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Leave the lanterns at home this Bonfire Night

Loch Lomond & The Trossachs National Park appeals to the public and local businesses to avoid using sky lanterns as Bonfire Night approaches.

Loch Lomond & The Trossachs National Park Authority and National Farmers Union, Scotland (NFU Scotland) have joined forces to ask members of the public and local businesses to avoid using sky lanterns, sometimes known as Chinese lanterns, during bonfire celebrations and at any other event throughout the year.

The lanterns, which are constructed from paper with a wire or wooden frame and contain a lit candle, are a proven fire risk and can be a danger to wildlife, forests and livestock. The lanterns are a considerable health risk to animals as if the frame is ingested it can cause serious harm or even death.

In recent years there have also been reports of the lanterns starting fires and damaging property across the UK.

Simon Jones, Director of Conservation and Visitor Operations at Loch Lomond & The Trossachs National Park said: “Bonfire night is a much-loved tradition and whilst we want everyone to have a fun and safe time; we would ask the public, local businesses and event organisers to consider the detrimental impact lanterns can have to the environment.

“Sky lanterns can seem like an innocent way to celebrate special occasions but unfortunately they can cause unintentional damage as there is no control over where they land. We want everyone to enjoy the celebrations but it is important to highlight the dangers surrounding these items as many people may not be aware of the potential harm lanterns can cause to local wildlife and the environment.”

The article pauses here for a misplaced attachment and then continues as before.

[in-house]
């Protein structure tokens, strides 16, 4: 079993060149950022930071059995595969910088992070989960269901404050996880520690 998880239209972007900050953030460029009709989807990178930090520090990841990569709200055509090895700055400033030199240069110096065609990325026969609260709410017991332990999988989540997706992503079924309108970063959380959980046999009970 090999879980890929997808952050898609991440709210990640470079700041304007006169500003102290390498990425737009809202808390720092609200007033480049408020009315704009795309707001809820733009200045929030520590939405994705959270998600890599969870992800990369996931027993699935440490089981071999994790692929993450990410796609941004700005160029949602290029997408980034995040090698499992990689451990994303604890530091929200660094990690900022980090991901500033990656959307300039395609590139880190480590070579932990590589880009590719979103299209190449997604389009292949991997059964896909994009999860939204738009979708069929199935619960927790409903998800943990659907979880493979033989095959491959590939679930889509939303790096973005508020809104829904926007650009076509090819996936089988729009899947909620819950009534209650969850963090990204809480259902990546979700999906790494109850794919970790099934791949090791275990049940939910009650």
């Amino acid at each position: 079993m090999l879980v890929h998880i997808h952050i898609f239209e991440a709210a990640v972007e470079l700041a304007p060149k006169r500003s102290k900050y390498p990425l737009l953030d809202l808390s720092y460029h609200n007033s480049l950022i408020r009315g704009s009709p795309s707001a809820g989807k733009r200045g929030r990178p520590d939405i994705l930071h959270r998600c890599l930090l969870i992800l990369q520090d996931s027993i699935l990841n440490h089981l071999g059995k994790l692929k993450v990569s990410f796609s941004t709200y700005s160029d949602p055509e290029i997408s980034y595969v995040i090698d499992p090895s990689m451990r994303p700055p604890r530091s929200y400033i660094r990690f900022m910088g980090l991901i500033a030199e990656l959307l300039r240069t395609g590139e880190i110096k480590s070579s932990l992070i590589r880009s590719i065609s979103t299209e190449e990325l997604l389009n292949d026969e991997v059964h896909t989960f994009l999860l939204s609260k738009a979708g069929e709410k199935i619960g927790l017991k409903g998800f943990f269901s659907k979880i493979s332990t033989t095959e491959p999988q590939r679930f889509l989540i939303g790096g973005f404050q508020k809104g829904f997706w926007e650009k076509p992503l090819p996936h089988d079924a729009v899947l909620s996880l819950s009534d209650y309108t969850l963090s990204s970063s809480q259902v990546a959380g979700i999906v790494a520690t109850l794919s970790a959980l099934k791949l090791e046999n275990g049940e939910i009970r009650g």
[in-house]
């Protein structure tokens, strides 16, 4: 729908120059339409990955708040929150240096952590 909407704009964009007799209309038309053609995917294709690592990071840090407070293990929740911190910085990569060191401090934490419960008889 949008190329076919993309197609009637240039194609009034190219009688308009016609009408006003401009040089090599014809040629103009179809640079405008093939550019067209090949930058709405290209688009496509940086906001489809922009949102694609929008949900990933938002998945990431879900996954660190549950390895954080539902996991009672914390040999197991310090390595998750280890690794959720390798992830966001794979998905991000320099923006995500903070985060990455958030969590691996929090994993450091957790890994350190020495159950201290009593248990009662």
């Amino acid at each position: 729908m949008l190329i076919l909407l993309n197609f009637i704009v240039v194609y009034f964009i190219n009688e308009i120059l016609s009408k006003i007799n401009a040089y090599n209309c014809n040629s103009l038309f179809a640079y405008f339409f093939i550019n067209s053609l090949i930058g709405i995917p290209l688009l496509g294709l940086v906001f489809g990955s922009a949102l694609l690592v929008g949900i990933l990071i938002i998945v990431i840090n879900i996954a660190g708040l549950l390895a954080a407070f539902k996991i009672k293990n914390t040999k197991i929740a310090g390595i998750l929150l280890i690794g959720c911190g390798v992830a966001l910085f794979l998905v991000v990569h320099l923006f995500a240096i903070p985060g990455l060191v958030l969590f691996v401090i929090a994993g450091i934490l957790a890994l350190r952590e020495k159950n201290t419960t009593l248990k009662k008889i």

Fifteen Scottish local authorities including Perth and Kinross and Argyll and Bute which are both part of the National Park have already banned the release of sky lanterns and/or helium balloons. Sky lanterns are also prohibited on premises and grounds owned by Stirling Council which is also forms part of the Park. In addition, their use is prohibited during events in the Stirling Council area, and this is given as a condition to any event licence issued by the council.

Penny Middleton, NFU Scotland Animal Health and Welfare Manager said: “Across the UK, there have been many reports now of fires started by lanterns and harm to the health of livestock when lanterns have landed in farmers’ fields and have been eaten. There is a further risk to stock when grass is cut and used for winter feed, and the wire is chopped up and subsequently contained in hay or silage.

We applaud Loch Lomond & Trossachs National Park Authority, along with the fifteen local authorities in Scotland that have taken action against sky lanterns, and we would look to other local authorities to follow their lead and take their responsibilities as seriously.”

The Park Authority has also written to local businesses in the area, asking them to avoid using lanterns at events held on their land.

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